Given all the chaos in Washington ,D.C., we got to thinking about how political compromise comes about.  One factor may be the ability to put yourself in your antagonist’s shoes. In other words, to have a little compassion. In the Merriam-Webster dictionary the word compassion is defined as “sympathetic consciousness of others distress together with a desire to alleviate that distress.”

The Interfaith Amigos often think about compassion. They’re regular guests on KUOW and we invited Imam Jamal Rahman, Rabbi Ted Falcon and Pastor Don Mackenzie to talk about how you act on compassion and what the differences are between compassion and empathy.

Flickr Photo/SEIU Health Care 775NW

There are more than whispers of a deal to end the shutdown today. Both the Senate and the House are working on proposals. Whether or not they will pass, however, is another question. Marcie Sillman talks with Representative Jim McDermott, D-Wash., about the politics inside Congress.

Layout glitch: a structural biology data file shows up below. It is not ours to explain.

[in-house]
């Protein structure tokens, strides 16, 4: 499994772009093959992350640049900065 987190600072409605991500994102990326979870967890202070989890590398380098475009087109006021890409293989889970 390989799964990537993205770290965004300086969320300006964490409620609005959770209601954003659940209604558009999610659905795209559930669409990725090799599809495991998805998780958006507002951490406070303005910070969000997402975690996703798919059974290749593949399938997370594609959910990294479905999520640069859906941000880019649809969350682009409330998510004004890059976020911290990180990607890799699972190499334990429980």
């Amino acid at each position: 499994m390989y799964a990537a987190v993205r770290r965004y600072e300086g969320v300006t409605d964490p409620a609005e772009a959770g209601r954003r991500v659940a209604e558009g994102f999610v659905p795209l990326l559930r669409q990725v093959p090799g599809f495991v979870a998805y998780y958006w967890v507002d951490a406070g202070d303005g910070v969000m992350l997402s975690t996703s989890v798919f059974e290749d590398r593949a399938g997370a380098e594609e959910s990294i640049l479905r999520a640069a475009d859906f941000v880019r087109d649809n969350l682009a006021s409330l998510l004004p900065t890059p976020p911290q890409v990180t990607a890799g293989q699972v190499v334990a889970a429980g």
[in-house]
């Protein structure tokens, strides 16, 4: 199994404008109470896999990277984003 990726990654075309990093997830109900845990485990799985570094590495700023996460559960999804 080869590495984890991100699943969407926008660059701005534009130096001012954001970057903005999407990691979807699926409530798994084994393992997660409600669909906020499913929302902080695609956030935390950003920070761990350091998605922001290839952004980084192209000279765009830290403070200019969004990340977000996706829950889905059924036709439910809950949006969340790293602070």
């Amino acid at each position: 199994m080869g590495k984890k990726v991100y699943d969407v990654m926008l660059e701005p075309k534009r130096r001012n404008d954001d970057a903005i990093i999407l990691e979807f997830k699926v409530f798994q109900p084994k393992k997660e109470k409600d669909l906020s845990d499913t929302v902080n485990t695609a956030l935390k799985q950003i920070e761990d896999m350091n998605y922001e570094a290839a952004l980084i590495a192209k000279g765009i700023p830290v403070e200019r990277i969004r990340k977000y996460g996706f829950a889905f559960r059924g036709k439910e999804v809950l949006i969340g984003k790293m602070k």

KUOW Photo/Marcie Sillman and Marty Wingate courtesy photo.

Seattle gardener Marty Wingate loves the Pacific Coast iris: it's a native plant, so it doesn't require summer watering, it has a nice grassy look and it thrives in partial shade.

We may be living longer, but we aren’t necessarily living better, argues Daniel Lieberman, an evolutionary biologist and author of Story of the Human Body: Evolution, Health and Disease.

For years, researchers have been connecting the dots between socioeconomic status and obesity rates. A new study from the University of Washington makes those connections even stronger.